An LPGA Tour U, in lieu of any of the current rankings exemptions for amateurs, would incentivize players to graduate, which as Robertson points out, is essential – and maybe overlooked – considering how few LPGA pros, especially the ones who played college golf, can live off their earnings after retirement. Since the 2004-05 college season, just 29 first-team All-Americans have earned more than $1 million in career earnings on the LPGA. When it comes to honorable mentions during that span, just one player (Caroline Masson) is above the seven-figure mark.
“There’s a pretty darn good chance regardless of who you are that you’re going to have to have a job after playing at some point in your life,” Robertson said. “That’s why, to me, it’s not about protecting our game and our interest as coaches but looking out for the best interests of our players. What can help these ladies out when they’re done playing professional golf?”
Sure, the Roussin-Bouchards of the world aren’t likely to stay in school for four years anyways, if they go to college at all – all but five of the current top 25 in the Rolex Rankings went straight from the junior ranks to the pros. But players such as Kim and Matthews, talented seniors whom the LPGA would love in its fields as soon as possible, could finish their college careers out, earn their degrees, have a chance to keep their LPGA status that summer and if not, would have yet another shot at Q-Series. Meanwhile, an LPGA Tour U would eliminate midseason headaches for college programs and boost the overall college product, ensuring more stars at the televised NCAA Championship.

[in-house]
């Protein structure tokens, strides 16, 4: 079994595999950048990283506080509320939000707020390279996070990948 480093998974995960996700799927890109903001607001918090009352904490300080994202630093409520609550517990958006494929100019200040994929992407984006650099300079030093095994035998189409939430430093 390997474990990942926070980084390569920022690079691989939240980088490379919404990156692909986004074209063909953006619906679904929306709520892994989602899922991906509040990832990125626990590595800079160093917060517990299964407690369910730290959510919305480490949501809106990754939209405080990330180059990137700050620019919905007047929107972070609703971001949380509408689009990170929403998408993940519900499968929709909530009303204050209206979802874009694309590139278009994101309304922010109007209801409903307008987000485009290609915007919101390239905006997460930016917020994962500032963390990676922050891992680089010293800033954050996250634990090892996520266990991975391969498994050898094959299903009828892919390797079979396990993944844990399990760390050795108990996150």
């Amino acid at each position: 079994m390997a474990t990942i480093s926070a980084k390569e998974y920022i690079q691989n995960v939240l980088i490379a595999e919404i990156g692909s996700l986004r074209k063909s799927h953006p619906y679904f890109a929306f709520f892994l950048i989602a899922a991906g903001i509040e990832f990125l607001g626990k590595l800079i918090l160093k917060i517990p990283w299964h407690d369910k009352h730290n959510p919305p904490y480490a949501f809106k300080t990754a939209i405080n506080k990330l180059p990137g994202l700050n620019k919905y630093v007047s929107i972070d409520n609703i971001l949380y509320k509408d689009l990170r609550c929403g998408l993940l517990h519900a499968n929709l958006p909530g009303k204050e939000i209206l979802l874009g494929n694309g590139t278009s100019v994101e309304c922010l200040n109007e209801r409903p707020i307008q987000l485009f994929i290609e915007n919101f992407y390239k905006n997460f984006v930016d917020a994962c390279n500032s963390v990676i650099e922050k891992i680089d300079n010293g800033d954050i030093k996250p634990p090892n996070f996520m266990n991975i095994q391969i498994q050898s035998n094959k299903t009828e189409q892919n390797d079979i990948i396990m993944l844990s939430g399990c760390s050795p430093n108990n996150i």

"If we could establish that relationship with the LPGA, and the commissioner, with her background in education and college athletics, I’m hoping she sees the importance of that and what it’s done in her career – this would be brilliant and be awesome for the sport," Larkin said. "Players are still going to have the option to leave early, but if it encourages even one player to stay one more year and earn her degree, I think that speaks volumes.
"As a tour, I understand they want the best young players. I would hope they’d also want the best young players who have a college education."
In this scenario, the players may have to wait longer to start their pro careers, but they'd also be getting two cracks at an LPGA card instead of one – and a degree.
“If you could promise college seniors that, I think for sure they’d stay,” said Ianello of the idea.
For now, though, it’s just that – an idea.